Every day it seems we hear about the Enron, Worldcom, ImClone and other “big business” ethical violations.  There is no denying the significant impact on millions of people and the financial markets.  However, there is a business practice that I’ve witnessed as part of “cash management” in numerous businesses, big and small, that creates on-going, far-reaching repercussions in the economy.

You may not have thought about it from this perspective, but I’d like to challenge you to re-evaluate what is a common business practice – not paying your vendors on time, for the amount due, or if you’re late, not paying the finance charges.  How about a few examples of real life situations, maybe you’ve experienced them:

  1. “You’ll get paid, when I get paid.”
  2. “We never intended to pay them.  By the time they can get us to court, they’ll be out of business.”
  3. “I don’t care what the terms were.  We’re big enough, that if they want our business they’ll be happy to get the money when we decide to pay them!”

Did any of these sound familiar to you?

For many businesses that file bankruptcy, it isn’t profitability that is the issue.  It is having the cash to run their business. When your clients fail to pay you, what happens to your ability to pay your vendors? Feel the squeeze?

In service businesses, there isn’t a lot that can be done about reclaiming the asset – once rendered the service can’t be taken back. One colleague likens it to a magician revealing how a trick is done, once shown it can’t be undone.

What can be done is to reiterate the terms and conditions and pursue collection actions. (Here are some of the options:  demand letters, small claims court, litigation, and collection agencies.) But those take time and additional money to pursue, time that won’t be spent on providing additional services (revenue).  It doesn’t mean that I don’t pursue the outstanding accounts, but it does mean that I incur additional costs of lawyers, accountants and other administrative support to take care of the collections.

What also happens when companies can’t collect their legitimate debts? Prices rise, businesses fail, people lose jobs, and so on and so on and so on.  The effects ripple out from each pebble dropped into the proverbial business pond.  This affects everyone on an imperceptible level.

The reality is that due to circumstances – perhaps one of your clients not paying a bill – you may get strapped for cash.  Instead of simply letting an outstanding invoice go past due, give your vendors a call and explain the situation.  It’s better to let them know and be honest than to surprise them by not paying.

Keep in mind the following:

  1. In these days of electronic payments and commerce, bills that people commonly floated – utilities, phone, etc. – have little tolerance for late payments.  It just takes a flip of the switch to cut off the phones to your business.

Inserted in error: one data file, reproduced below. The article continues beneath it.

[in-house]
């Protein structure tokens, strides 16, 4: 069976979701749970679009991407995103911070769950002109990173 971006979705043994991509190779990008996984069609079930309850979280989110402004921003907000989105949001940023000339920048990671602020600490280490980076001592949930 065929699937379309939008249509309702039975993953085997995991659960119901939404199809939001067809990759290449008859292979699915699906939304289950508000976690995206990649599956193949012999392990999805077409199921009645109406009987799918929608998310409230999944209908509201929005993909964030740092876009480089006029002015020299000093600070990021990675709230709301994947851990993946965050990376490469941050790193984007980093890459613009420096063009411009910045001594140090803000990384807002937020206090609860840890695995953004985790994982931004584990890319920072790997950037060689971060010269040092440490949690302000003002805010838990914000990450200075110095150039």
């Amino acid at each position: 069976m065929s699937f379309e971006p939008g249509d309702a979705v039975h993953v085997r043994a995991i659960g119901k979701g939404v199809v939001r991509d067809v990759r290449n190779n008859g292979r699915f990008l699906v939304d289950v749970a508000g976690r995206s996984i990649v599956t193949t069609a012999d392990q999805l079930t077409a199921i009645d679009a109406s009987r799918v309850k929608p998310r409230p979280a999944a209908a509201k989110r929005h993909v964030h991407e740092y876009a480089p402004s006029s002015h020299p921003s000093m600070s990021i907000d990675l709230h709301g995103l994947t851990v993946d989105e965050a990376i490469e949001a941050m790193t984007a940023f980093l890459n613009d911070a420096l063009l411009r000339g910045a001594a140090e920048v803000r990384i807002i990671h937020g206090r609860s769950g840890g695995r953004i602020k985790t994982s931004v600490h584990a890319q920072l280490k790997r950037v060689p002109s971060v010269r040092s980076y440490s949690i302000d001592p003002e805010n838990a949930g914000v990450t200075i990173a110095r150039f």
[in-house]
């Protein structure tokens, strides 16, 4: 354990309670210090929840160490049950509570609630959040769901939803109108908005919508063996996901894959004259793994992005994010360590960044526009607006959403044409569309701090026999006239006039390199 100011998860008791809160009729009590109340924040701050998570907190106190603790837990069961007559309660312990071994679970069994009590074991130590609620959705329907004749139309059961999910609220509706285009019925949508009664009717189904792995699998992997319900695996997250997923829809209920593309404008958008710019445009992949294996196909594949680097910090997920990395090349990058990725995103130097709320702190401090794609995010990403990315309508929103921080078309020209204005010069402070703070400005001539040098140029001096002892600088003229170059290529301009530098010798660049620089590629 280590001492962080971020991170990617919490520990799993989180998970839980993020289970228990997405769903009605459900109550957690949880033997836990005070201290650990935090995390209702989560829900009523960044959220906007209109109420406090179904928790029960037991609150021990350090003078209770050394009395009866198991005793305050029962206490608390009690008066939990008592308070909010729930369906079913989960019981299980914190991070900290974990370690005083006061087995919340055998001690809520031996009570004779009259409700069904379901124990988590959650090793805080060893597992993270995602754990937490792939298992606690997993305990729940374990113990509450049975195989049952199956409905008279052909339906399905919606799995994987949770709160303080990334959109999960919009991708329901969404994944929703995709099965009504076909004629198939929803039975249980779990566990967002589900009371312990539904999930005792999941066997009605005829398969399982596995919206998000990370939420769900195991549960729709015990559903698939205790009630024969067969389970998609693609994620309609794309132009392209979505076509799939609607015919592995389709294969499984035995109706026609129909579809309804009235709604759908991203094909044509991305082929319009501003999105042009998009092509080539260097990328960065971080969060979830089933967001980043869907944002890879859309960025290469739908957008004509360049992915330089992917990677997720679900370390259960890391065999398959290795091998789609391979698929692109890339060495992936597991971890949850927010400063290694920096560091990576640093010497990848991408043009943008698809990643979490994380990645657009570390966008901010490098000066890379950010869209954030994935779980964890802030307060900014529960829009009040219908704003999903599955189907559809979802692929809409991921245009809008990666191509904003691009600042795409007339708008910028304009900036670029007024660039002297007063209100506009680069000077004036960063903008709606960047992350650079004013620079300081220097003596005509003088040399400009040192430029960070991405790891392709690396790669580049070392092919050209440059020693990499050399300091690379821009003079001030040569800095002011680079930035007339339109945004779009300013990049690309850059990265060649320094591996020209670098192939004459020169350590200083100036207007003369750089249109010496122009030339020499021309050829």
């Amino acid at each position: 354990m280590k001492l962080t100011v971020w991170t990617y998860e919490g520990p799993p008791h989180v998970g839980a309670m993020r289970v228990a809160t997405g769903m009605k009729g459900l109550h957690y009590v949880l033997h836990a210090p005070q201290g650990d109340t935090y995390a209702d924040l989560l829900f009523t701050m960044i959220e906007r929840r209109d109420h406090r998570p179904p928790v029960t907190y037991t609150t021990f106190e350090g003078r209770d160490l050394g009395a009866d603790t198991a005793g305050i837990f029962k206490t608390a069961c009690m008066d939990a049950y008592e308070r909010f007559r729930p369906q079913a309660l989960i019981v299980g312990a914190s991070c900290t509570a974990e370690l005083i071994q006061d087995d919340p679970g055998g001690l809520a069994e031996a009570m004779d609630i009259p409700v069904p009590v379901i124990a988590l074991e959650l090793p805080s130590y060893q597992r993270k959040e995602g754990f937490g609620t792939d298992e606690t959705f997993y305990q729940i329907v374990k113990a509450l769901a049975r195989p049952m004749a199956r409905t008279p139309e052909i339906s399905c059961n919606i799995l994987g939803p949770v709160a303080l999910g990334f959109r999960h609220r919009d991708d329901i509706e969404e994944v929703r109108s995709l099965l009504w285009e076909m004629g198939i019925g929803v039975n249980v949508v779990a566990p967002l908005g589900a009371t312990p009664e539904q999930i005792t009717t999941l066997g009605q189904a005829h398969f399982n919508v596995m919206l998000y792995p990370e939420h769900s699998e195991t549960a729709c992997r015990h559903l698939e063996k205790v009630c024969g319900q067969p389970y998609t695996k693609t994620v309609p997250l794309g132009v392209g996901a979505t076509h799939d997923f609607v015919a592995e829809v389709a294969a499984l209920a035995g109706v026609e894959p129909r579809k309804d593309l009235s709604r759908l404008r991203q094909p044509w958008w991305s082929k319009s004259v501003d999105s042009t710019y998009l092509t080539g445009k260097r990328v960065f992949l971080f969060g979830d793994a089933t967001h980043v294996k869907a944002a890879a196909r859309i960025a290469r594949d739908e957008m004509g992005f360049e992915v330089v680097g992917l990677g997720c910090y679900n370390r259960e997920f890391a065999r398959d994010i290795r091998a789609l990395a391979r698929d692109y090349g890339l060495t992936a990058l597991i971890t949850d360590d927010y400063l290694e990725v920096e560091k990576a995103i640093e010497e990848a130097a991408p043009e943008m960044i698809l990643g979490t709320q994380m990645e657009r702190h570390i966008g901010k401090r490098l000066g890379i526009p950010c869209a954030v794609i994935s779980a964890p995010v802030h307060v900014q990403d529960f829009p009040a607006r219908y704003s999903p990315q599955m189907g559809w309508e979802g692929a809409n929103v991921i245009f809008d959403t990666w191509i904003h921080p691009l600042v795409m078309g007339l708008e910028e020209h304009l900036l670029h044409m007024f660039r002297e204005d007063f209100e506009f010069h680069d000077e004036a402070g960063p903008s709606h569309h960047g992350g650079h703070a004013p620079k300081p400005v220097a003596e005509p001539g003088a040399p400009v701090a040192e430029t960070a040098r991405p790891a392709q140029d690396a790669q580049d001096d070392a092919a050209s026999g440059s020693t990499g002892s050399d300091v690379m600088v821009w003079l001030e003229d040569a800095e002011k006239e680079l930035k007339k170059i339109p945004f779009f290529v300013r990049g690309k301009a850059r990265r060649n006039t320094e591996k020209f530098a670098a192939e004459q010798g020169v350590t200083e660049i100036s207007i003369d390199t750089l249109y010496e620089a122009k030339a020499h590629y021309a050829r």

2. When dealing with delivery services, late or non-payment of invoices can get you on pre-paid, cash only status pretty quick.
  3. Credit ratings can get damaged quickly.  Qualifying for new credit with new vendors takes sound credit scores and references.  This is an “asset” you don’t want to lose, so monitor your transactions and spending rates.  Don’ overextend your operations and not be able to pay your bills on time.

There will be an occasion when you need to be late or pay less than the total balance of an invoice.  Be prepared, be honest and have good relationships with your vendors and they’ll usually work with you.

Some additional points to keep in mind:

  1. Negotiate the terms that you can meet.
  2. Don’t spend more than you can afford.
  3. If you can’t meet the terms you agreed to due to a sudden change in business, call your vendor and discuss the situation.  By not surprising the vendor and being honest about the situation, you can maintain a sound business relationship.
  4. Pay bills when due.  Consistently paying bills late (or not at all) can lead to credit ratings that put you on cash only terms with numerous vendors.
  5. Remember that your vendors have lots of other customers.       They can be a huge positive referral source for your business – if you treat them with respect.
  6. If your cash isn’t keeping up with your expenses, it’s time to evaluate your operations.  Are you growing too quickly?  Operating inefficiently? Are your incremental costs to high?  Are your prices too low?

If you can’t pay your bills on time and in full, it’s time to analyze your operations and determine what needs to be changed.

Copyright © 2004 Lea A. Strickland, F.O.C.U.S. Resource, Inc.

 

 

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